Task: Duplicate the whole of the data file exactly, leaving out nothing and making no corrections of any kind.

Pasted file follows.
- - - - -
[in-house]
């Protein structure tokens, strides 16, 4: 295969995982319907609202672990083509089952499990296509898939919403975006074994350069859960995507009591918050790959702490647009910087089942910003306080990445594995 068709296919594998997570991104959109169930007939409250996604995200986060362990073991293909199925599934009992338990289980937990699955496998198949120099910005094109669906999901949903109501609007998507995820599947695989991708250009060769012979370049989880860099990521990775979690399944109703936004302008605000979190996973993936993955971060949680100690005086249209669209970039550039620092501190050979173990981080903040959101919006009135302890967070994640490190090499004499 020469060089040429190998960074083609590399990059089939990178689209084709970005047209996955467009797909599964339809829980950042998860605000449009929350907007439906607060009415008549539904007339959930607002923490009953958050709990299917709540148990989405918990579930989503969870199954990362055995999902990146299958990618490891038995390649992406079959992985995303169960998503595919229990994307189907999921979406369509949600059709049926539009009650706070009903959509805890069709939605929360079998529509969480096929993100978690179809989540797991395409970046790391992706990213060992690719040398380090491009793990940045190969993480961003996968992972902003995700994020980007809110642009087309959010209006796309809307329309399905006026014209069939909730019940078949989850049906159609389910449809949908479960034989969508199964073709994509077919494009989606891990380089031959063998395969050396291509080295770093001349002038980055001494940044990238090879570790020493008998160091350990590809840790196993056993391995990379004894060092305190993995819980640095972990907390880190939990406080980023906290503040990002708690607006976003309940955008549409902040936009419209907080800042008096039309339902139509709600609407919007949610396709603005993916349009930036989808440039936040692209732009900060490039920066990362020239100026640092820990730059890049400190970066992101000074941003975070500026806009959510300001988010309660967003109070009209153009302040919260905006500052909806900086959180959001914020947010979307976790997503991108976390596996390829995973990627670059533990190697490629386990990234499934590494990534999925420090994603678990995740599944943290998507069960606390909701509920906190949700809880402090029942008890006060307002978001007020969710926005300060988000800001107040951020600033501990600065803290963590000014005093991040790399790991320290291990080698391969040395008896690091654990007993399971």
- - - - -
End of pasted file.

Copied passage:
[in-house]
């Protein structure tokens, strides 16, 4: 295969995982319907609202672990083509089952499990296509898939919403975006074994350069859960995507009591918050790959702490647009910087089942910003306080990445594995 068709296919594998997570991104959109169930007939409250996604995200986060362990073991293909199925599934009992338990289980937990699955496998198949120099910005094109669906999901949903109501609007998507995820599947695989991708250009060769012979370049989880860099990521990775979690399944109703936004302008605000979190996973993936993955971060949680100690005086249209669209970039550039620092501190050979173990981080903040959101919006009135302890967070994640490190090499004499 020469060089040429190998960074083609590399990059089939990178689209084709970005047209996955467009797909599964339809829980950042998860605000449009929350907007439906607060009415008549539904007339959930607002923490009953958050709990299917709540148990989405918990579930989503969870199954990362055995999902990146299958990618490891038995390649992406079959992985995303169960998503595919229990994307189907999921979406369509949600059709049926539009009650706070009903959509805890069709939605929360079998529509969480096929993100978690179809989540797991395409970046790391992706990213060992690719040398380090491009793990940045190969993480961003996968992972902003995700994020980007809110642009087309959010209006796309809307329309399905006026014209069939909730019940078949989850049906159609389910449809949908479960034989969508199964073709994509077919494009989606891990380089031959063998395969050396291509080295770093001349002038980055001494940044990238090879570790020493008998160091350990590809840790196993056993391995990379004894060092305190993995819980640095972990907390880190939990406080980023906290503040990002708690607006976003309940955008549409902040936009419209907080800042008096039309339902139509709600609407919007949610396709603005993916349009930036989808440039936040692209732009900060490039920066990362020239100026640092820990730059890049400190970066992101000074941003975070500026806009959510300001988010309660967003109070009209153009302040919260905006500052909806900086959180959001914020947010979307976790997503991108976390596996390829995973990627670059533990190697490629386990990234499934590494990534999925420090994603678990995740599944943290998507069960606390909701509920906190949700809880402090029942008890006060307002978001007020969710926005300060988000800001107040951020600033501990600065803290963590000014005093991040790399790991320290291990080698391969040395008896690091654990007993399971």